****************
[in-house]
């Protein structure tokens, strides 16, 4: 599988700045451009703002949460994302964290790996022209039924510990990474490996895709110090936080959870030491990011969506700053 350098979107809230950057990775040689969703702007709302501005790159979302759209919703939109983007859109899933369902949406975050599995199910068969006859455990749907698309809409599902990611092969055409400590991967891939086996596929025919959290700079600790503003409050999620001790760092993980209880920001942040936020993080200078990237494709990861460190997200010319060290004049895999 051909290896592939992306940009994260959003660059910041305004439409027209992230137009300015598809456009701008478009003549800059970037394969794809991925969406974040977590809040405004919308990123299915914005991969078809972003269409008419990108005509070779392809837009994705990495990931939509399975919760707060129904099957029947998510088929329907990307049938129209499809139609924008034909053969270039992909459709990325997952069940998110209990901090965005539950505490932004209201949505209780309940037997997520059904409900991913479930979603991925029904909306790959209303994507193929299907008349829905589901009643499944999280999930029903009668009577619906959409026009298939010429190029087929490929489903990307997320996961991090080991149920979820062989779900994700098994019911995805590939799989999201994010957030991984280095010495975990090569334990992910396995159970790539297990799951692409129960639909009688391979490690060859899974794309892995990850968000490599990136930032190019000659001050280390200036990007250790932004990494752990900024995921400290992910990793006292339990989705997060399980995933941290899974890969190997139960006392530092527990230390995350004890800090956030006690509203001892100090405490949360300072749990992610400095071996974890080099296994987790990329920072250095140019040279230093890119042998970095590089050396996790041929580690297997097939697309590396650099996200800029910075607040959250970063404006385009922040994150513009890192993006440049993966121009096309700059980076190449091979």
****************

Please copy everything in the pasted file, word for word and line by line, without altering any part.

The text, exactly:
[in-house]
């Protein structure tokens, strides 16, 4: 599988700045451009703002949460994302964290790996022209039924510990990474490996895709110090936080959870030491990011969506700053 350098979107809230950057990775040689969703702007709302501005790159979302759209919703939109983007859109899933369902949406975050599995199910068969006859455990749907698309809409599902990611092969055409400590991967891939086996596929025919959290700079600790503003409050999620001790760092993980209880920001942040936020993080200078990237494709990861460190997200010319060290004049895999 051909290896592939992306940009994260959003660059910041305004439409027209992230137009300015598809456009701008478009003549800059970037394969794809991925969406974040977590809040405004919308990123299915914005991969078809972003269409008419990108005509070779392809837009994705990495990931939509399975919760707060129904099957029947998510088929329907990307049938129209499809139609924008034909053969270039992909459709990325997952069940998110209990901090965005539950505490932004209201949505209780309940037997997520059904409900991913479930979603991925029904909306790959209303994507193929299907008349829905589901009643499944999280999930029903009668009577619906959409026009298939010429190029087929490929489903990307997320996961991090080991149920979820062989779900994700098994019911995805590939799989999201994010957030991984280095010495975990090569334990992910396995159970790539297990799951692409129960639909009688391979490690060859899974794309892995990850968000490599990136930032190019000659001050280390200036990007250790932004990494752990900024995921400290992910990793006292339990989705997060399980995933941290899974890969190997139960006392530092527990230390995350004890800090956030006690509203001892100090405490949360300072749990992610400095071996974890080099296994987790990329920072250095140019040279230093890119042998970095590089050396996790041929580690297997097939697309590396650099996200800029910075607040959250970063404006385009922040994150513009890192993006440049993966121009096309700059980076190449091979």